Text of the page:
Even worse, according to testimony of survivors, some children were thrown while still alive straight into the furnaces. All to stretch their Deutschmarks and save gas. The result was a bottom line of less than one cent per Jewish corpse.  
Greenberg did the math (and if you need proof, the original invoice for Zyklon B can be found in the Yad Vashem archives):
How much did it cost to kill a person? The Nazi killing machine was orderly and kept records. The bills for Zyklon B came to 195 kilograms for 975 marks, which equals 5 marks per kilogram. Approximately 5.5 kilograms were used on every chamber load, about 1500 people. This meant 27.5 marks per 1500 people. With the mark equal to $0.25, this yields $6.75 per 1500 people or 45 hundredths of a cent per person. In the summer of 1944, a Jewish child's life was not worth the 2/5 of a cent it would have cost to put it to death rather than burn it alive.
Because life has infinite value, the greatest mitzvah (Jewish religious obligation) is to save a single life - so great that it supersedes the observance of nearly every other commandment, including Shabbat and the Yom Kippur fast. This understanding led to an extraordinary gesture last week, when 35 rabbis from Missouri put their names to a petition stating that voting by mail during a pandemic is a religious imperative. When lives are legitimately at risk, they are saying, the Torah obligates us to stay home.
Political theorist Judith Butler, whose recent work has focused on philosophies of vulnerability and mourning, claims that "learning to mourn mass death means marking the loss of someone whose name you do not know, whose language you may not speak, who lives at an unbridgeable distance from where you live."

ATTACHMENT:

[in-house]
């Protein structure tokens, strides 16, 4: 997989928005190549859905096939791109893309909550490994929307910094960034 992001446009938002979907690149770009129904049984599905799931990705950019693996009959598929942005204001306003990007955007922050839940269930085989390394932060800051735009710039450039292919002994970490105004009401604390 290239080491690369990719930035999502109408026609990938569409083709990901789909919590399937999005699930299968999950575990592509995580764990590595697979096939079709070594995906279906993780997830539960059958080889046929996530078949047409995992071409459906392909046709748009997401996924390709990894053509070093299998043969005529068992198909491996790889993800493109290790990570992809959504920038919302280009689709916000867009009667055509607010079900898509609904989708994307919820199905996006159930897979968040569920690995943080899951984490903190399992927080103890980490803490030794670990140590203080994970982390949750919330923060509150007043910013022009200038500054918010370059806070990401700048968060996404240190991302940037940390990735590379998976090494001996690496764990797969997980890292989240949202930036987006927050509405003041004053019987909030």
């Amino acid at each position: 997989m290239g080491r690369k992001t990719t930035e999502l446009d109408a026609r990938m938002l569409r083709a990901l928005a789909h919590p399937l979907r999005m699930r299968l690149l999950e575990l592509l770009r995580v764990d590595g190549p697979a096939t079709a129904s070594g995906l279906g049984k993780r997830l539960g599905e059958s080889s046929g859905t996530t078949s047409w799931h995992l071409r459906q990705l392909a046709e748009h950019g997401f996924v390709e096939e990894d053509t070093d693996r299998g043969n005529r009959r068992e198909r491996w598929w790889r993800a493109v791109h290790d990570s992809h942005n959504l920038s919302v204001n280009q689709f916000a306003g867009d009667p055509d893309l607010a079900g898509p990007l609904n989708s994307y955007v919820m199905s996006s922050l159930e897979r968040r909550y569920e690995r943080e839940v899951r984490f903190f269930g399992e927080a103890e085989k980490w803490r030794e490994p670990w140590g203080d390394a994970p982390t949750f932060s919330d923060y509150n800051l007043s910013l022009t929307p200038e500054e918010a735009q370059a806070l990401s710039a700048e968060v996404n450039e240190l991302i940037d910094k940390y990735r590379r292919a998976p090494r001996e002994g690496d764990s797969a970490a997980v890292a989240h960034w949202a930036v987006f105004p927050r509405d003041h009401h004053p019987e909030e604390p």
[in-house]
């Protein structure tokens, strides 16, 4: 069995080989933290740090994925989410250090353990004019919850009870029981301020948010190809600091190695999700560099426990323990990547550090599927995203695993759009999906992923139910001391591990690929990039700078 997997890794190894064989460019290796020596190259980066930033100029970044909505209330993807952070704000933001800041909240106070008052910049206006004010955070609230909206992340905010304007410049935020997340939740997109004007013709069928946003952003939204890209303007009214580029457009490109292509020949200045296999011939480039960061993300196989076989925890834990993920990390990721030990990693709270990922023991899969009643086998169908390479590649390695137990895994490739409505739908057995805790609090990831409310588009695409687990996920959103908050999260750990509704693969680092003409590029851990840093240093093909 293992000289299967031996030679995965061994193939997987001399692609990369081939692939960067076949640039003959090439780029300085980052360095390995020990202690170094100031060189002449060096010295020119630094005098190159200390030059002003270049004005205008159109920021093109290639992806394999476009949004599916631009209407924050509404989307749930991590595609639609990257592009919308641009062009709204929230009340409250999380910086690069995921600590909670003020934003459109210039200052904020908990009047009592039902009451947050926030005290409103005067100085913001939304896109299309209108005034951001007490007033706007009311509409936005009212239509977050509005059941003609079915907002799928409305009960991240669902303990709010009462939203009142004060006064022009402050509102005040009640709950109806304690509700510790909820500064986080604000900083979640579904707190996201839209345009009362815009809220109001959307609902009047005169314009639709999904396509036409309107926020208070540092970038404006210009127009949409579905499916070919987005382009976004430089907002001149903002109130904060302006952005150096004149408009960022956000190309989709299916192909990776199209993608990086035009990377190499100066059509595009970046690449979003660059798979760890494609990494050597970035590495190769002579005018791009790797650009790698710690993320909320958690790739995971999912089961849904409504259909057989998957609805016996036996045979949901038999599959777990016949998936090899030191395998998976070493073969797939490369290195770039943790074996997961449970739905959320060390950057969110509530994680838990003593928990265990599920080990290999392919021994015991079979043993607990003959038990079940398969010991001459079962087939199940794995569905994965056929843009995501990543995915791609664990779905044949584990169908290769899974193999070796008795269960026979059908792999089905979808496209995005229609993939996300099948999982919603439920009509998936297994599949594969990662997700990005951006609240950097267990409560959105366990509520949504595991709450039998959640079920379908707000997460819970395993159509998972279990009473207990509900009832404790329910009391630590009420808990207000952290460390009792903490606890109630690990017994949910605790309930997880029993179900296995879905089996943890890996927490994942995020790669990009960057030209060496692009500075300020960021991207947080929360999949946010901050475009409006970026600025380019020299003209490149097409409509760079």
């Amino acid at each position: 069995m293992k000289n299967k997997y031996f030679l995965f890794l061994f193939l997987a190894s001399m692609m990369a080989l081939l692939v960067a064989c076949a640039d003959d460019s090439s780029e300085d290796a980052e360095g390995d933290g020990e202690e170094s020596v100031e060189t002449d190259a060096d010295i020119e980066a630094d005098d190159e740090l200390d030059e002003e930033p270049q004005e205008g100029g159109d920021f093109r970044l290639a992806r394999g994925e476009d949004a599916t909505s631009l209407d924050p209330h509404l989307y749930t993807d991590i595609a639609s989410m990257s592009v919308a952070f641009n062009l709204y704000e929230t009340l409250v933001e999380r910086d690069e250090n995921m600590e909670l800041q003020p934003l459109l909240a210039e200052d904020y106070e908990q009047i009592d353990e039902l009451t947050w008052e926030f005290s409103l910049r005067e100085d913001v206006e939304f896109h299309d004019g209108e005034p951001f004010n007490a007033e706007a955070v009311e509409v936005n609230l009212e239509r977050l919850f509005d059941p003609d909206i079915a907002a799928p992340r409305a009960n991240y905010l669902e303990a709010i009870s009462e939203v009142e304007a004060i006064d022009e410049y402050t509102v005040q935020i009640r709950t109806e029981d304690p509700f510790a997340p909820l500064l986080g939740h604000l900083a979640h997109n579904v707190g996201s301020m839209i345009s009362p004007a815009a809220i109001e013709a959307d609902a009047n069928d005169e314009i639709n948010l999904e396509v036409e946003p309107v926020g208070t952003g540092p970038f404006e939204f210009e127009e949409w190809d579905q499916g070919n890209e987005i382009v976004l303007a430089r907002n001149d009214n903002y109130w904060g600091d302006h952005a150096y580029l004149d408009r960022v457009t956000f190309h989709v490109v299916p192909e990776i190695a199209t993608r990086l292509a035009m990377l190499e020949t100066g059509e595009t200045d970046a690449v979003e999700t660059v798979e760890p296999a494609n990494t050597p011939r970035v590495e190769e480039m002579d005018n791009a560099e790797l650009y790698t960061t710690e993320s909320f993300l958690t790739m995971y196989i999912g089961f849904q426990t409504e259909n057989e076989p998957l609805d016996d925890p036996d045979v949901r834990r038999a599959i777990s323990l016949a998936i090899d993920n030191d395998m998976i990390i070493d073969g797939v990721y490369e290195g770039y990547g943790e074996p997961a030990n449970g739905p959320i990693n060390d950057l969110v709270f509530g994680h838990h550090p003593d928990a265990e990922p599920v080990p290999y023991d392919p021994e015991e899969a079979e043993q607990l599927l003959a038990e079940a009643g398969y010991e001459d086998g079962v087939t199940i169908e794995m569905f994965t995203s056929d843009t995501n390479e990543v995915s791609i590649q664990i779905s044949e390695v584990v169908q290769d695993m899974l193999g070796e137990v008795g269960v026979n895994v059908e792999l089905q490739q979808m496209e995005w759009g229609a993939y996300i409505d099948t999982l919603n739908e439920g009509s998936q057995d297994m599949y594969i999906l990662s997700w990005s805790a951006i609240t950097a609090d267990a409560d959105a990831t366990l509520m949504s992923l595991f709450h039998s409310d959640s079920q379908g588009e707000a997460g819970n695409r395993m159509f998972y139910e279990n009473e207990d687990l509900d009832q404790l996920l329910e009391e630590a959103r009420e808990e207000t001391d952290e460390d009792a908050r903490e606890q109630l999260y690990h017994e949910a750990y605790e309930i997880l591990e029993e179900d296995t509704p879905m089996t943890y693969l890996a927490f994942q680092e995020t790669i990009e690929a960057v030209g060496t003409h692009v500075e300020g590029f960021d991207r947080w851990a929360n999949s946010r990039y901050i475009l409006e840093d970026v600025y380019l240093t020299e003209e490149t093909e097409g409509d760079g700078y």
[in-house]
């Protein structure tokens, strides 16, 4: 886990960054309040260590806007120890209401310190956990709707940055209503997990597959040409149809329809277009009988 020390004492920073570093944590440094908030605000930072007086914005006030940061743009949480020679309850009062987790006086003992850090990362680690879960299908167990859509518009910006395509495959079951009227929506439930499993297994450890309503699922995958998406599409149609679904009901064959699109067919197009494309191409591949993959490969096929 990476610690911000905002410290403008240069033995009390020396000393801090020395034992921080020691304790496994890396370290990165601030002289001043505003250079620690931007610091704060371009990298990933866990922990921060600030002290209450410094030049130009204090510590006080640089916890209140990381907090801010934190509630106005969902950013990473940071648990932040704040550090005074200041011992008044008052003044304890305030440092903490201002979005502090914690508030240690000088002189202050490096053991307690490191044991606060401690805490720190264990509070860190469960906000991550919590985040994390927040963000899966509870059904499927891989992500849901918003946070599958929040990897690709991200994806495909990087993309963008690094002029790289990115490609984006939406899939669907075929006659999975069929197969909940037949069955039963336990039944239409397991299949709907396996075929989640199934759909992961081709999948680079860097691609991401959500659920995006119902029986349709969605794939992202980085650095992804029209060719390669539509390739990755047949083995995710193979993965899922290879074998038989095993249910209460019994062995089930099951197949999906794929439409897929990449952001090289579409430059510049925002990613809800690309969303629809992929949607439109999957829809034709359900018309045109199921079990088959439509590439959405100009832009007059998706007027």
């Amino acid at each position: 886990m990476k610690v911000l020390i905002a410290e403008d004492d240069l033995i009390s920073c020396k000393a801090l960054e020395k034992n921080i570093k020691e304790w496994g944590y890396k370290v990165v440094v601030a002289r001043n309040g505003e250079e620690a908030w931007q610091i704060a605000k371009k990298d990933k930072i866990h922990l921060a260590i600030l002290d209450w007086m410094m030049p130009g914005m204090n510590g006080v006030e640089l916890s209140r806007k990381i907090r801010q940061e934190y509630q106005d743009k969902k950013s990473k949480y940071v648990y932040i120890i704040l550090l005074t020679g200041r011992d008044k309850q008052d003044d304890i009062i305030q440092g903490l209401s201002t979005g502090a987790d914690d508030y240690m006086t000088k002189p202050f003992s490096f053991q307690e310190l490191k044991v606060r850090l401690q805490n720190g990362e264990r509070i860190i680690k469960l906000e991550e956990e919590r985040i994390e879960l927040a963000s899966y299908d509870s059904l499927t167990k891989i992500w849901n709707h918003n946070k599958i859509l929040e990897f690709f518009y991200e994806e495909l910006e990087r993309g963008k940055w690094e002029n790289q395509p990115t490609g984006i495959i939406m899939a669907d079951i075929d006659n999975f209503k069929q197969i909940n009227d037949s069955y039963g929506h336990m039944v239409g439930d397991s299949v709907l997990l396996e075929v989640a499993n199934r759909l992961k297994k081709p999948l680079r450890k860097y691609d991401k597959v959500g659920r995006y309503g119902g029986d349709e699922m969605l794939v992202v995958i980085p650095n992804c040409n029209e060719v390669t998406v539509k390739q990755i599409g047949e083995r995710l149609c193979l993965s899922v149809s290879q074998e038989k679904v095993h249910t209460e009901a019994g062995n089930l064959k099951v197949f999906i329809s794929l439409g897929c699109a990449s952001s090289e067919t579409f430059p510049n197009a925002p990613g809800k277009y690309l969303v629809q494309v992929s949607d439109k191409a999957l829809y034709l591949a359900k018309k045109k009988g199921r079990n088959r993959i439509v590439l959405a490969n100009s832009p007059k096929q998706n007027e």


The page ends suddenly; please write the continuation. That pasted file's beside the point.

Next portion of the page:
We have to learn how to mourn each single victim, so that instinctively, the soon-to-be hundred thousandth American to die of the coronavirus will be perceived as a unique, immeasurable universe, and not as a number.  
A pastor in Greenwich, Connecticut, is memorializing each victim in his state by planting a flag on the front lawn of the church. We need to do that, too. We need our own Paper Clips Project - a memorial like the one a small rural school in Tennessee came up with, collecting six million paper clips to demonstrate the magnitude of the tragedy that was the Holocaust. We could stack our clips next to one of those omnipresent Johns Hopkins Covid-19 maps
These dead, these victims, helpless and vulnerable, the weakest of our society, whose lives have been cut short so painfully and in many cases so needlessly, must never be allowed to amalgamate into a nameless, faceless mass.
At the same time, the living, too - the unemployed, displaced and otherwise upended - need to be seen as individual sufferers rather than trends. At a time when our senses are overwhelmed by unimaginable numbers, no human being should become a statistic.  
As the Holocaust begins to recede from immediate memory with the passing of 75 years, one incontrovertible fact shines like a beacon from out of the deepest darkness of the 20th century and stands as a sharp reminder to all of us as we face this overwhelming, numbing pandemic that will define the 21st:
We must treasure each precious, priceless human life. 
(Rabbi Joshua Hammerman is the spiritual leader of Temple Beth-El in Stamford, Connecticut, and the author, most recently, of "Embracing Auschwitz: Forging a Vibrant, Life-Affirming Judaism that Takes the Holocaust Seriously." The views expressed in this commentary do not necessarily reflect those of Religion News Service.)

Healing Prayers

On Sunday at our healing service, I used several selections from the excellent site  Here are some examples...



Shalom from the Bunker,

Rabbi Joshua Hammerman